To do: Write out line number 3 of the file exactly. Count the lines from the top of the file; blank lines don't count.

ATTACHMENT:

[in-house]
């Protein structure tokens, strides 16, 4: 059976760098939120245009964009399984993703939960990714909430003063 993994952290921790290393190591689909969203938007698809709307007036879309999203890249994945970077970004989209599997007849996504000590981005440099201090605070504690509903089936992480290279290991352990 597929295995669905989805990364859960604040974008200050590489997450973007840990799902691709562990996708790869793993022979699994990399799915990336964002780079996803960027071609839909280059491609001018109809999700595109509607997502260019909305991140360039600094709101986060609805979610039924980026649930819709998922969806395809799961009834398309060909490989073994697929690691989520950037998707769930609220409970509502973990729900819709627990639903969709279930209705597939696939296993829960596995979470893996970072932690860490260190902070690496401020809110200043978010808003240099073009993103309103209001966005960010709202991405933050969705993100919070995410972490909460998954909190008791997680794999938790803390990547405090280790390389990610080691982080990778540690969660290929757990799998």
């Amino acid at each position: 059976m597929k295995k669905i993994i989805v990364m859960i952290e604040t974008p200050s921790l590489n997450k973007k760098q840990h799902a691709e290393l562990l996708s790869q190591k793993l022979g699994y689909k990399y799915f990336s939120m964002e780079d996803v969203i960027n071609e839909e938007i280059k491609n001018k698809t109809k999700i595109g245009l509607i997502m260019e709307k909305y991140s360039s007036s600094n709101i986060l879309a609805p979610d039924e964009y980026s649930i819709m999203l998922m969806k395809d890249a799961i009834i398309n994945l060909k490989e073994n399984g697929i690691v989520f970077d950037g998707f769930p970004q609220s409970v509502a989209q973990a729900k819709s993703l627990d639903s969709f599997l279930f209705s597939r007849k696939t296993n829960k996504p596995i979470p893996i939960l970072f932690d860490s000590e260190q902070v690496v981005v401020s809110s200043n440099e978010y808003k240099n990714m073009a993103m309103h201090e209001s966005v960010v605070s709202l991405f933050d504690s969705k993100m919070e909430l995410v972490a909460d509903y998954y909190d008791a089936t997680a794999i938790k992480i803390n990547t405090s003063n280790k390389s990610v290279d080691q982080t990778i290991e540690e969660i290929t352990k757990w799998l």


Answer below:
């Amino acid at each position: 059976m597929k295995k669905i993994i989805v990364m859960i952290e604040t974008p200050s921790l590489n997450k973007k760098q840990h799902a691709e290393l562990l996708s790869q190591k793993l022979g699994y689909k990399y799915f990336s939120m964002e780079d996803v969203i960027n071609e839909e938007i280059k491609n001018k698809t109809k999700i595109g245009l509607i997502m260019e709307k909305y991140s360039s007036s600094n709101i986060l879309a609805p979610d039924e964009y980026s649930i819709m999203l998922m969806k395809d890249a799961i009834i398309n994945l060909k490989e073994n399984g697929i690691v989520f970077d950037g998707f769930p970004q609220s409970v509502a989209q973990a729900k819709s993703l627990d639903s969709f599997l279930f209705s597939r007849k696939t296993n829960k996504p596995i979470p893996i939960l970072f932690d860490s000590e260190q902070v690496v981005v401020s809110s200043n440099e978010y808003k240099n990714m073009a993103m309103h201090e209001s966005v960010v605070s709202l991405f933050d504690s969705k993100m919070e909430l995410v972490a909460d509903y998954y909190d008791a089936t997680a794999i938790k992480i803390n990547t405090s003063n280790k390389s990610v290279d080691q982080t990778i290991e540690e969660i290929t352990k757990w799998l």